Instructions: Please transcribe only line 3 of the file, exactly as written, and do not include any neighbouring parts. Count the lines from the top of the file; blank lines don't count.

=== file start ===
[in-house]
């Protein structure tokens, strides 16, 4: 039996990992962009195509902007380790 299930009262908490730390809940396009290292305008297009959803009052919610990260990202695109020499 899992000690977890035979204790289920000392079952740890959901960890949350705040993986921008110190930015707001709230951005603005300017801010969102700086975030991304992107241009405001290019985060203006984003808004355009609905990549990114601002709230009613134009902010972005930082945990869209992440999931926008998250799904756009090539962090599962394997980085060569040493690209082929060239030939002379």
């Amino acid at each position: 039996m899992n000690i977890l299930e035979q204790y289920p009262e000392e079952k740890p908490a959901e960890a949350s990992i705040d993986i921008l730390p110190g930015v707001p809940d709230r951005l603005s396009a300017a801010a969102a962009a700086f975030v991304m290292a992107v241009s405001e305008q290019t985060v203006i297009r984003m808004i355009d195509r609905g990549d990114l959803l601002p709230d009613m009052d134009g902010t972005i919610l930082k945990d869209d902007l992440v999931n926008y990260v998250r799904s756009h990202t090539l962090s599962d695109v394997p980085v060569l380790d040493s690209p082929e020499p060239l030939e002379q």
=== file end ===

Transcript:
């Amino acid at each position: 039996m899992n000690i977890l299930e035979q204790y289920p009262e000392e079952k740890p908490a959901e960890a949350s990992i705040d993986i921008l730390p110190g930015v707001p809940d709230r951005l603005s396009a300017a801010a969102a962009a700086f975030v991304m290292a992107v241009s405001e305008q290019t985060v203006i297009r984003m808004i355009d195509r609905g990549d990114l959803l601002p709230d009613m009052d134009g902010t972005i919610l930082k945990d869209d902007l992440v999931n926008y990260v998250r799904s756009h990202t090539l962090s599962d695109v394997p980085v060569l380790d040493s690209p082929e020499p060239l030939e002379q």